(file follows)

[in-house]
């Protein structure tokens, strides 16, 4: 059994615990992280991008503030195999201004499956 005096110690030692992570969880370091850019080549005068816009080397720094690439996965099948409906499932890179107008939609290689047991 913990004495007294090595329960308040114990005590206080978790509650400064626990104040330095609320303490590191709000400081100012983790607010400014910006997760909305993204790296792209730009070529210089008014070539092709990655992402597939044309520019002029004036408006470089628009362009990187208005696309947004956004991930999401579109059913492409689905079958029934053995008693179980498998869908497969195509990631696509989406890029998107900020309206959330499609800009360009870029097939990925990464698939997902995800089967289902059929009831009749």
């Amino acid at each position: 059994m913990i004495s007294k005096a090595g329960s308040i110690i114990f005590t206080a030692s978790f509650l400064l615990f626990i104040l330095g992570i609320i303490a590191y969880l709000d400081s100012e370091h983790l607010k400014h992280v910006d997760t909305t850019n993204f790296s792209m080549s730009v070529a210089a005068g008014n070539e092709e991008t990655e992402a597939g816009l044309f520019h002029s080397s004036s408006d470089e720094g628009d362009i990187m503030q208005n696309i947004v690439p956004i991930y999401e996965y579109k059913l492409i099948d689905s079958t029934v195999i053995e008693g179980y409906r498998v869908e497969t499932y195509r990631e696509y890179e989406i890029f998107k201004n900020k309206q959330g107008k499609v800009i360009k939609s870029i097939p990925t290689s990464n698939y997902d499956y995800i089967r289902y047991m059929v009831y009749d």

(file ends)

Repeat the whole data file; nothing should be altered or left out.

[in-house]
């Protein structure tokens, strides 16, 4: 059994615990992280991008503030195999201004499956 005096110690030692992570969880370091850019080549005068816009080397720094690439996965099948409906499932890179107008939609290689047991 913990004495007294090595329960308040114990005590206080978790509650400064626990104040330095609320303490590191709000400081100012983790607010400014910006997760909305993204790296792209730009070529210089008014070539092709990655992402597939044309520019002029004036408006470089628009362009990187208005696309947004956004991930999401579109059913492409689905079958029934053995008693179980498998869908497969195509990631696509989406890029998107900020309206959330499609800009360009870029097939990925990464698939997902995800089967289902059929009831009749």
């Amino acid at each position: 059994m913990i004495s007294k005096a090595g329960s308040i110690i114990f005590t206080a030692s978790f509650l400064l615990f626990i104040l330095g992570i609320i303490a590191y969880l709000d400081s100012e370091h983790l607010k400014h992280v910006d997760t909305t850019n993204f790296s792209m080549s730009v070529a210089a005068g008014n070539e092709e991008t990655e992402a597939g816009l044309f520019h002029s080397s004036s408006d470089e720094g628009d362009i990187m503030q208005n696309i947004v690439p956004i991930y999401e996965y579109k059913l492409i099948d689905s079958t029934v195999i053995e008693g179980y409906r498998v869908e497969t499932y195509r990631e696509y890179e989406i890029f998107k201004n900020k309206q959330g107008k499609v800009i360009k939609s870029i097939p990925t290689s990464n698939y997902d499956y995800i089967r289902y047991m059929v009831y009749d």